We all know that there’s certain things that we need to do in order to become better version of yourself. We need to take action and actively press towards the finish line, or we’ll never make it.
But along with those things that we need to start doing, there’s also things that we need to stop doing. Take a look at your life; think about all the things that you’re doing instead of pursuing your goals. Now think about how that time could be better spent.
There’s a concept in business called “opportunity cost.” To put it simply, when you take a certain action, you need to give up thing that you could be doing instead. When you’re doing that things that we discuss in the following sections, you’re taking time away from the things that you really need to be doing.
So remember- you’re giving up time to do the right thing when you spend so much of it doing the wrong things.
Be Better Version Of Yourself
While this is perhaps the most obvious, it’s also very often ignored. We’re generally taught that being busy is a positive trait, and that’s very often true. But you have to look at what it is that you’re actually accomplishing.
Let’s draw a distinction between being “effective” and being “busy.” The two aren’t necessarily mutually exclusive, but they’re not exactly the same thing, either. If you’re effective without being too busy, you’re efficient. You’ve found a way to accomplish more without overcommitting yourself (and thus suffering in the long run). But if you’re too busy without being effective, you’re wasting your time.
Studies suggest that 20% of tasks take up 80% of our time. In other words, generally it’s only a few major tasks that are keeping you the busiest. If you can tackle those, it will make a difference.
Consider the things that are keeping you busy in an average day. Which of those things do you have to do? Which of those things can you stop doing, and allocate that time to different tasks? Which of those things can you do more efficiently, once again saving precious time?
Make a list of the recurring tasks that take your time. Determine which are taking most of your time. Which of those can you make more efficient? Which can you eliminate?
It can take some time to do this, but the time that you’ll save in the long run more than makes up for it.
2. Getting Distracted
What distracts you? Chances are good you can think of at least a few examples. Or maybe a few hundred.
There are plenty of opportunities for distractions- they’re everywhere. Billions of dollars are spent every year on making sure that you stay distracted. But the good news is that recognizing your distractors allows you to overcome them.
There are many ways to fight distractions, but first you have to think about what’s actually distracting you. Once you know what is distracting you, come up with a plan for each specific item. Do you find that you’re using Facebook when you should be studying? Install software that blocks sites during specific times. Are you watching television when you should be working on yourself? Go somewhere where you don’t have access to it.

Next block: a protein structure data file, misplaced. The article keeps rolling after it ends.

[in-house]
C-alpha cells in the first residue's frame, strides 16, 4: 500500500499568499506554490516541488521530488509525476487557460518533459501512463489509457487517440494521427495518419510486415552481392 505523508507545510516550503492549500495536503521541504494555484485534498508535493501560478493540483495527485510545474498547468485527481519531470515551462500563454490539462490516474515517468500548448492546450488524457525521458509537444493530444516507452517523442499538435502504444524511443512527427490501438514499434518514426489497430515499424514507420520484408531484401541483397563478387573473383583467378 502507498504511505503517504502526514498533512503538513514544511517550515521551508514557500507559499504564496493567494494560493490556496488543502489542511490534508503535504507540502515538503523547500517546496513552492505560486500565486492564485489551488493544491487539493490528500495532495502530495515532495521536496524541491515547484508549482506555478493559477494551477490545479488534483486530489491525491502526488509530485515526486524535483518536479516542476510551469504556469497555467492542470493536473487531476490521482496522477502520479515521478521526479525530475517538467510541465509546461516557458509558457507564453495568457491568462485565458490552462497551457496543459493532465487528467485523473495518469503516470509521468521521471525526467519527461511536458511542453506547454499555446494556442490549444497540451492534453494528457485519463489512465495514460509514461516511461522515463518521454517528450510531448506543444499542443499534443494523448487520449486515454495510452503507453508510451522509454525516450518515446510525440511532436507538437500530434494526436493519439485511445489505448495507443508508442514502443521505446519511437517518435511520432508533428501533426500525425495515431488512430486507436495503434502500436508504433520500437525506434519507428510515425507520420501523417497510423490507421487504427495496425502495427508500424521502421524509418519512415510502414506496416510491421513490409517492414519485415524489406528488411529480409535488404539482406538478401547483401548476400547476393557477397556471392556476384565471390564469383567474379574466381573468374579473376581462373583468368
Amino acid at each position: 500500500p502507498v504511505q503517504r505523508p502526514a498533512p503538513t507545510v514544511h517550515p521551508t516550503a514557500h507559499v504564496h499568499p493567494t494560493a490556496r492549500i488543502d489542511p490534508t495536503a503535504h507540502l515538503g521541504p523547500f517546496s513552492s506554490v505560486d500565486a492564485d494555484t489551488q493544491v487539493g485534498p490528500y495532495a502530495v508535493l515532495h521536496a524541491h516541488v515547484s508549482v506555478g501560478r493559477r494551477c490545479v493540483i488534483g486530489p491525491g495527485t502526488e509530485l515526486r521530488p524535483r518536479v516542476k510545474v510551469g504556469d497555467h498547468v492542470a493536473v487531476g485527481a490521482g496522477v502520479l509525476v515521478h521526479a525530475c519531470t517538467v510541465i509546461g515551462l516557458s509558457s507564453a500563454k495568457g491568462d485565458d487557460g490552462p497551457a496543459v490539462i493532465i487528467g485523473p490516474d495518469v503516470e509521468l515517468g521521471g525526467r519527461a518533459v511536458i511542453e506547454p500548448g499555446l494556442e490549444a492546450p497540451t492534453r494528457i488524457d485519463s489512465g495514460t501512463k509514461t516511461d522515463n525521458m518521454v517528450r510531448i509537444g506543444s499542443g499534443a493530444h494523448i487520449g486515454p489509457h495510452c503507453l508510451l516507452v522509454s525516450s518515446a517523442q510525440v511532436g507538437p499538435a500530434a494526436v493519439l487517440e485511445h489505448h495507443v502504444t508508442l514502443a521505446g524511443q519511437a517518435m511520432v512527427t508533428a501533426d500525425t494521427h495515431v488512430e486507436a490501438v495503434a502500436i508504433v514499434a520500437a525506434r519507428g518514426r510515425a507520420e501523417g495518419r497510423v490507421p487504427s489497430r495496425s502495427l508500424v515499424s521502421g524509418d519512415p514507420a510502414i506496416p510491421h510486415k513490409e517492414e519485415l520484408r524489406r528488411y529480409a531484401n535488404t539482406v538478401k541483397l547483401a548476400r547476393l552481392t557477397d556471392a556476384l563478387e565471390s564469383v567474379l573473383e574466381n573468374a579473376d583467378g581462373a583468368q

If you’re having trouble fighting the distractions, try the following:
- Create structure. Whether it’s in your work itself or in the environment in which you’re working, structure. Can be freeing. Try setting up a designated area for working, or establishing a pattern in your efforts.
- Welcome the distractions, but give them limits. You can do this by using what is sometimes called the Promodoro Technique. Essentially, you “promise” your mind a reward after accomplishing a set time of work. The specific times depend on what work best for you, but try giving yourself 5 minutes of “free” internet time after completing 20 minutes of solid, dedicated work. Once you figure out the ratio of work/play time, set an alarm to make sure that you can stick to it.
- Use distractions to your benefit. Certain tasks can accommodate distractions. Learn which ones they are, and figure out how you can still work on the overall goal. For example, maybe you can afford to take a break from painting the living room and finish sanding the door for the second coat.
- Use technology to your advantage. Sometimes, the biggest distractions are your electronic devices. With your computer and phone comes games, the internet and other distractions. If you don’t have it in you to turn them off, install software or apps that block certain programs and websites, forcing you to concentrate on the task at hand.
- Set goals, and give yourself rewards for meeting them.
- Notice when you’re distracted, and make yourself acknowledge it. The more you’re aware of it, the less hold it has on you.
- Use ambient noise. Ambient noise, such as white or pink noise, or certain music, can help keep distractions to a minimum. Video game music can be great for this, as it’s designed to be stimulating without being overwhelming. Just make sure you’re not actually playing video games instead of working!
3. Blaming Yourself
You will make mistakes. You will screw up. You will fail.
You shouldn’t ignore it when you do. But, at the same, don’t dwell on it. Acknowledge your mistakes, learn from them and move on. But do not dwell on them.
Think about a time that you failed. It’s very easy to focus on that, but try to see it for what it was- an opportunity to grow and to learn. You’ll never master anything unless you do.
So mentally go back to that time you failed. What did you learn from it? Or, if you’ve only been focusing on the negative emotions, what CAN you learn from it? Do that until it becomes reflexive, and you’ll learn a lot from each experience.